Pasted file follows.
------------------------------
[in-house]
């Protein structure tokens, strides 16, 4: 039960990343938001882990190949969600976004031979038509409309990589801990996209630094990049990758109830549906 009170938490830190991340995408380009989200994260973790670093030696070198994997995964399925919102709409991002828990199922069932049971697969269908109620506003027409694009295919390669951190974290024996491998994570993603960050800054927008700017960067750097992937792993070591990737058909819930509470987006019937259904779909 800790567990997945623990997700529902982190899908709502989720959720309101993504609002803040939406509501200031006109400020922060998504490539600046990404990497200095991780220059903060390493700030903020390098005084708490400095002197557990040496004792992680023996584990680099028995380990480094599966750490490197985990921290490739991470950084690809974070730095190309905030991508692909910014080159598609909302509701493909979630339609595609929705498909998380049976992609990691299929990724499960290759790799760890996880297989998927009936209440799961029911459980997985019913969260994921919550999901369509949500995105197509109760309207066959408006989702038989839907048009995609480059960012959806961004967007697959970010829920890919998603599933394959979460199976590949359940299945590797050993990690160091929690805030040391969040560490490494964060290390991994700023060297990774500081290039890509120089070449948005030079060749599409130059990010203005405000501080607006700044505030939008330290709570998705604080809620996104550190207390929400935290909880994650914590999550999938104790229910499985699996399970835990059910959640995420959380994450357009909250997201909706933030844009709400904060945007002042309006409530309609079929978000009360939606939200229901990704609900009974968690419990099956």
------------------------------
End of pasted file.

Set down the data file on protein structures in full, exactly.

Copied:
[in-house]
């Protein structure tokens, strides 16, 4: 039960990343938001882990190949969600976004031979038509409309990589801990996209630094990049990758109830549906 009170938490830190991340995408380009989200994260973790670093030696070198994997995964399925919102709409991002828990199922069932049971697969269908109620506003027409694009295919390669951190974290024996491998994570993603960050800054927008700017960067750097992937792993070591990737058909819930509470987006019937259904779909 800790567990997945623990997700529902982190899908709502989720959720309101993504609002803040939406509501200031006109400020922060998504490539600046990404990497200095991780220059903060390493700030903020390098005084708490400095002197557990040496004792992680023996584990680099028995380990480094599966750490490197985990921290490739991470950084690809974070730095190309905030991508692909910014080159598609909302509701493909979630339609595609929705498909998380049976992609990691299929990724499960290759790799760890996880297989998927009936209440799961029911459980997985019913969260994921919550999901369509949500995105197509109760309207066959408006989702038989839907048009995609480059960012959806961004967007697959970010829920890919998603599933394959979460199976590949359940299945590797050993990690160091929690805030040391969040560490490494964060290390991994700023060297990774500081290039890509120089070449948005030079060749599409130059990010203005405000501080607006700044505030939008330290709570998705604080809620996104550190207390929400935290909880994650914590999550999938104790229910499985699996399970835990059910959640995420959380994450357009909250997201909706933030844009709400904060945007002042309006409530309609079929978000009360939606939200229901990704609900009974968690419990099956």